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Colored diamonds

Colored diamonds can occur in nature, when in the natural course of events trace elements create color variations. This is strictly an event in nature and without the helpful intervention of man.

Colored diamonds are usually smaller than the colorless gems and there is a wide variation of colors and color combinations where the gem cannot be defined strictly as one color. These natural diamonds are usually quite valuable, and when purchasing, you should request a certificate from a grading lab.

Inclusions, or inner flaws in colored diamonds can sometimes contribute to the overall appearance by the way it reflects the colored light. Featuring two different colored diamond in one piece such as a blue & white diamond pendant  can add real interest to a piece as the colors contrast and play off one another. 


Color Treated Diamonds

Color treated diamonds are just as real as the ones created by nature. By color treating diamonds that are less desirable in the colorless version, because of inclusions or flaws, gemologists make available gems that are attractive, desirable and more affordable for many people.

To accomplish this, diamonds are treated in one of two ways. They are either irradiated followed by high heat, or they are exposed to a painting process

Fancy Colored Diamonds

While there is always a high demand for the traditional colorless diamond, there is also some excitement created by the vibrant colors and hues of fancy colored diamonds. There are people who have a preference for the colored versions, or who want to add colored diamonds too, in vivid hues of greens, yellows, reds, pinks and all the different colors in between to their jewelry wardrobe.
Blue diamonds are an interesting and often sought after variation

The grading process of colored diamonds is somewhat different than that of the colorless traditional diamond. First, a colored diamond is graded based on the primary hue, the pink or blue or red coloration that comprises the majority of the diamond's color. Secondly, they are graded based on the intensity of their color. Very intense, naturally colored diamonds are more rare than the less intense diamond, and it will be valued more highly and be more expensive. A treated diamond will cost less than a naturally colored diamond in most instances.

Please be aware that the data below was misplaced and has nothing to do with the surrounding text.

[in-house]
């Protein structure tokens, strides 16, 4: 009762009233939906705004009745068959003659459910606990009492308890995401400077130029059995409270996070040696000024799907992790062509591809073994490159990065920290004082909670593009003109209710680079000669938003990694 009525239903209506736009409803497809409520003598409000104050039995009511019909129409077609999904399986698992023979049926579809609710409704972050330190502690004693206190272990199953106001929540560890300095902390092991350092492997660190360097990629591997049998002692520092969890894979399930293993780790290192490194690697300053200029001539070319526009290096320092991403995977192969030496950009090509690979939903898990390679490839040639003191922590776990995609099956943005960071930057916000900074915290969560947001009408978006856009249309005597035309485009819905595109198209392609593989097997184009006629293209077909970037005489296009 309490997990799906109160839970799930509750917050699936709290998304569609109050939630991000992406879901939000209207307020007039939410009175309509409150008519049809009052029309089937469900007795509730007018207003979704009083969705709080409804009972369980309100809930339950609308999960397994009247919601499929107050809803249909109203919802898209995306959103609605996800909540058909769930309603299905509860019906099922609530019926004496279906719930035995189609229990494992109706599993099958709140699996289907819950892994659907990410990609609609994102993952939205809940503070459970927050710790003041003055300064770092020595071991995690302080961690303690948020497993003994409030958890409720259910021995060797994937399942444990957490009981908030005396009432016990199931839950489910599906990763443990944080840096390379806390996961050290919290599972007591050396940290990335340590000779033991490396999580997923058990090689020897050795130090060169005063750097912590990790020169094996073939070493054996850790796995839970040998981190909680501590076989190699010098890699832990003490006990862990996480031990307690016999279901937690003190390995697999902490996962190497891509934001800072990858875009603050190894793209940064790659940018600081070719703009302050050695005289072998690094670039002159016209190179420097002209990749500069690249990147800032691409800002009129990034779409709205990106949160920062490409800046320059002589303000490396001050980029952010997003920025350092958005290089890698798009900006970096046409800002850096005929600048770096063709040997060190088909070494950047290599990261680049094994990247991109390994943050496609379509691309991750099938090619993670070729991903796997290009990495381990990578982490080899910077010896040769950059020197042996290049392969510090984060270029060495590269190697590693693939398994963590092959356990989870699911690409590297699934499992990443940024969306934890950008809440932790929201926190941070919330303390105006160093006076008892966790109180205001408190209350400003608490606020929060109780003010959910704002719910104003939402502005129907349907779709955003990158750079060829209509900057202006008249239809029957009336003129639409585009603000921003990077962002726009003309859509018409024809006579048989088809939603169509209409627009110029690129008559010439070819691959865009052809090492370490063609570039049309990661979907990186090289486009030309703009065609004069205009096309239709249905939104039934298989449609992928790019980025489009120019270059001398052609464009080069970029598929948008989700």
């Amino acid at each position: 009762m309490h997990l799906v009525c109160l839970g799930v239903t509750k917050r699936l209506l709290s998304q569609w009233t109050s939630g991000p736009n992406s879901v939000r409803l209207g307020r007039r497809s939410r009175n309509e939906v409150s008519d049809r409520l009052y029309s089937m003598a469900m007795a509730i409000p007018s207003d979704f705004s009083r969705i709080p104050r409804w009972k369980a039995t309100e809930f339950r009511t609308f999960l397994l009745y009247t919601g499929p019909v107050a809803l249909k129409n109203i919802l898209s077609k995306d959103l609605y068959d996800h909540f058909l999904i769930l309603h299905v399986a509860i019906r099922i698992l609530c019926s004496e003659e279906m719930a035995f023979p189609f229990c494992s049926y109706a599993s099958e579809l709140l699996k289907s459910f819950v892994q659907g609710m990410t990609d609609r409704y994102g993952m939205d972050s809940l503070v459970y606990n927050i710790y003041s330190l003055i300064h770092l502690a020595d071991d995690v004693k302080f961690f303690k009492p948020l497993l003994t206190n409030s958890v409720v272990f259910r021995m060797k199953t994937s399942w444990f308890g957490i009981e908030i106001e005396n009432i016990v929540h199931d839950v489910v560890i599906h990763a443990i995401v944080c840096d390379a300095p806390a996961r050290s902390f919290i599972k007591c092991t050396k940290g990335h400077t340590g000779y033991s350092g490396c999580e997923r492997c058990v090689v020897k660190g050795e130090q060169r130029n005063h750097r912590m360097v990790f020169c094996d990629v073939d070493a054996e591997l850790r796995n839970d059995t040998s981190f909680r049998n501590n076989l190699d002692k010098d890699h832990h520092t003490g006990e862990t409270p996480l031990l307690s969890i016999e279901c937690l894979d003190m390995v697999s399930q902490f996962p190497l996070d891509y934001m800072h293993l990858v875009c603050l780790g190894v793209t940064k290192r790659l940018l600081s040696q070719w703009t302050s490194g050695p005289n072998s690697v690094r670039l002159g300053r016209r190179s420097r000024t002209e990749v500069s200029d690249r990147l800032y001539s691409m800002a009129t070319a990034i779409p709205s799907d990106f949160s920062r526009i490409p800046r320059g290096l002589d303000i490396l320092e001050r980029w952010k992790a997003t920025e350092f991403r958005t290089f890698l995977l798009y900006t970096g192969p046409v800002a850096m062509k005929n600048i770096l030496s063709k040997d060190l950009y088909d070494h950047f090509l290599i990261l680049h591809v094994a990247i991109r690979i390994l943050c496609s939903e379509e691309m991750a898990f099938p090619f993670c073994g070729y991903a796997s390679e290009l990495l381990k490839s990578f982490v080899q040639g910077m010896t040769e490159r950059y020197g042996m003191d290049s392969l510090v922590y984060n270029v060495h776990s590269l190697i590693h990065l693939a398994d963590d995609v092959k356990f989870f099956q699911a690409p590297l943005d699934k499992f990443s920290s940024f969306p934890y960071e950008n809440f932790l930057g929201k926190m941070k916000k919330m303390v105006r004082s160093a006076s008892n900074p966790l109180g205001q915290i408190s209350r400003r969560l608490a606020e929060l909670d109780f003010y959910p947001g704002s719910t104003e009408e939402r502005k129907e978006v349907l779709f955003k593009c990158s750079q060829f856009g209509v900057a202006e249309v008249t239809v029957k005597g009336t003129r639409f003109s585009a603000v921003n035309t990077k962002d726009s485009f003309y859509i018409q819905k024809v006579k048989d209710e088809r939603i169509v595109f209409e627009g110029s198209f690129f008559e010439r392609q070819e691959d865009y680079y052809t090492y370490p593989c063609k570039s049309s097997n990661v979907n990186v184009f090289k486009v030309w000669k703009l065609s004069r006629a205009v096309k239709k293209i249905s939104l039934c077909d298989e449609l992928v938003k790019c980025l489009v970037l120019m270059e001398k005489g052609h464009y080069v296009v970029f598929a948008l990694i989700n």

Synthetic Diamonds

Most diamonds are found in nature and mined , but more recently, scientists are finding more ways to create synthetic or man made diamonds. While a synthetic diamond is still a “real diamond” in that it has the same composition as those found in nature, they are created within a laboratory instead of by nature.

Colored Diamond Names

Fancy colored diamonds come in a wide variety of shades. This can make it tricky to interpret the name of the diamond's color. You will often find two colors defining the shade of a diamond, such as greenish blue. Each name has a primary color description, and some have a secondary color description. When a diamond is labeled “blue diamond”, you know it will be a blue shaded diamond gemstone. If, however, the diamond is labeled as “greenish blue”, you may question what that means. Is the diamond green, or is it blue in color? The primary color in this description stands on it's own, and the color with the added "ish" is the secondary color. In this example, blue becomes the primary color. Therefore, a greenish blue diamond will be primarily blue, with specks of green seen throughout the stone. If you see a diamond that is labeled “brown red”, then the diamond will be equal quantities of both colors.


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